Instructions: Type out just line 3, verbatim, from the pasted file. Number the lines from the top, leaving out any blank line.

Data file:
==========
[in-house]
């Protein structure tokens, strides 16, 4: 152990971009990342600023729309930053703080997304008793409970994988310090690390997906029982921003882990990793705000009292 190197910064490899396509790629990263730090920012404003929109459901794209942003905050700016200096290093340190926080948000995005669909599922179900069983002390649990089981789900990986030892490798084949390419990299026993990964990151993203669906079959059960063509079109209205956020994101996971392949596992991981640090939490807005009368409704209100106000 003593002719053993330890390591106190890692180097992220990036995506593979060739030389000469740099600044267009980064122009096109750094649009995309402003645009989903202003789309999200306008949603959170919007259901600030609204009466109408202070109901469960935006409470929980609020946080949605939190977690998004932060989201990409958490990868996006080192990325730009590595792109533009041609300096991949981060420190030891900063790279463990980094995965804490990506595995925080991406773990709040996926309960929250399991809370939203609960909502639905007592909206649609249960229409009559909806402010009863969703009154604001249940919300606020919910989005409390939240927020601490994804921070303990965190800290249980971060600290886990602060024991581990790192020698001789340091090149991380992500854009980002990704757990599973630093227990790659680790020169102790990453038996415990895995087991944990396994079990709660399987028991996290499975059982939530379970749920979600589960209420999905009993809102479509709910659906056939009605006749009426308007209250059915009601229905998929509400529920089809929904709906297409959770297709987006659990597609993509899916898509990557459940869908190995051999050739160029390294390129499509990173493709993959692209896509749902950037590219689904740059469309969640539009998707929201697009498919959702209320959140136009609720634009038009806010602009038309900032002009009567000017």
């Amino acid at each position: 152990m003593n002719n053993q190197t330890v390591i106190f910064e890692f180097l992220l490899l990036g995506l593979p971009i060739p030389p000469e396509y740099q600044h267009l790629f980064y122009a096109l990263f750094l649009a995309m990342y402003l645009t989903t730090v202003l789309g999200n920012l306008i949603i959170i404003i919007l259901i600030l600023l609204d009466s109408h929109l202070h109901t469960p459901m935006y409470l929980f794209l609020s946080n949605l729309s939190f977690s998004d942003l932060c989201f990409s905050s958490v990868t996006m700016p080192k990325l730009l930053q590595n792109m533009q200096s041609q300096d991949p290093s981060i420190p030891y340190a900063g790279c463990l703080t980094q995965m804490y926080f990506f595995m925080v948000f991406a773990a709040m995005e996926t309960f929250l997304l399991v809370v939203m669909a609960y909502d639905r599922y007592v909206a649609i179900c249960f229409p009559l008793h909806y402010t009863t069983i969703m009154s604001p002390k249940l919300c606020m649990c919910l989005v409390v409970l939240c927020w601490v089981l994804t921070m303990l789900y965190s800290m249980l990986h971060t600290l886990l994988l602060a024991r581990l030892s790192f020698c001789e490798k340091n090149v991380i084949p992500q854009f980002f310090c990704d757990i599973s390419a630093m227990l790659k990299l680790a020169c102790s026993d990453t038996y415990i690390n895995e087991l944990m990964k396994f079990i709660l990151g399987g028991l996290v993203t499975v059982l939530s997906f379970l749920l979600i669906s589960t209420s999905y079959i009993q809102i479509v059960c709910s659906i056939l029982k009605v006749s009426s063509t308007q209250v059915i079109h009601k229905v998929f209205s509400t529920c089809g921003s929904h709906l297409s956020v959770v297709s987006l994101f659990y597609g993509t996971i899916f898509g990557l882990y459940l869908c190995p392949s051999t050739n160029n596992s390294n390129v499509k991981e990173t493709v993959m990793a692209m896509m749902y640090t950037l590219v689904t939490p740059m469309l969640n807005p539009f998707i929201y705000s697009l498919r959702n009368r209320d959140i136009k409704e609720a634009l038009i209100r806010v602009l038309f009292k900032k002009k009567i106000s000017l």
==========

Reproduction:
């Amino acid at each position: 152990m003593n002719n053993q190197t330890v390591i106190f910064e890692f180097l992220l490899l990036g995506l593979p971009i060739p030389p000469e396509y740099q600044h267009l790629f980064y122009a096109l990263f750094l649009a995309m990342y402003l645009t989903t730090v202003l789309g999200n920012l306008i949603i959170i404003i919007l259901i600030l600023l609204d009466s109408h929109l202070h109901t469960p459901m935006y409470l929980f794209l609020s946080n949605l729309s939190f977690s998004d942003l932060c989201f990409s905050s958490v990868t996006m700016p080192k990325l730009l930053q590595n792109m533009q200096s041609q300096d991949p290093s981060i420190p030891y340190a900063g790279c463990l703080t980094q995965m804490y926080f990506f595995m925080v948000f991406a773990a709040m995005e996926t309960f929250l997304l399991v809370v939203m669909a609960y909502d639905r599922y007592v909206a649609i179900c249960f229409p009559l008793h909806y402010t009863t069983i969703m009154s604001p002390k249940l919300c606020m649990c919910l989005v409390v409970l939240c927020w601490v089981l994804t921070m303990l789900y965190s800290m249980l990986h971060t600290l886990l994988l602060a024991r581990l030892s790192f020698c001789e490798k340091n090149v991380i084949p992500q854009f980002f310090c990704d757990i599973s390419a630093m227990l790659k990299l680790a020169c102790s026993d990453t038996y415990i690390n895995e087991l944990m990964k396994f079990i709660l990151g399987g028991l996290v993203t499975v059982l939530s997906f379970l749920l979600i669906s589960t209420s999905y079959i009993q809102i479509v059960c709910s659906i056939l029982k009605v006749s009426s063509t308007q209250v059915i079109h009601k229905v998929f209205s509400t529920c089809g921003s929904h709906l297409s956020v959770v297709s987006l994101f659990y597609g993509t996971i899916f898509g990557l882990y459940l869908c190995p392949s051999t050739n160029n596992s390294n390129v499509k991981e990173t493709v993959m990793a692209m896509m749902y640090t950037l590219v689904t939490p740059m469309l969640n807005p539009f998707i929201y705000s697009l498919r959702n009368r209320d959140i136009k409704e609720a634009l038009i209100r806010v602009l038309f009292k900032k002009k009567i106000s000017l």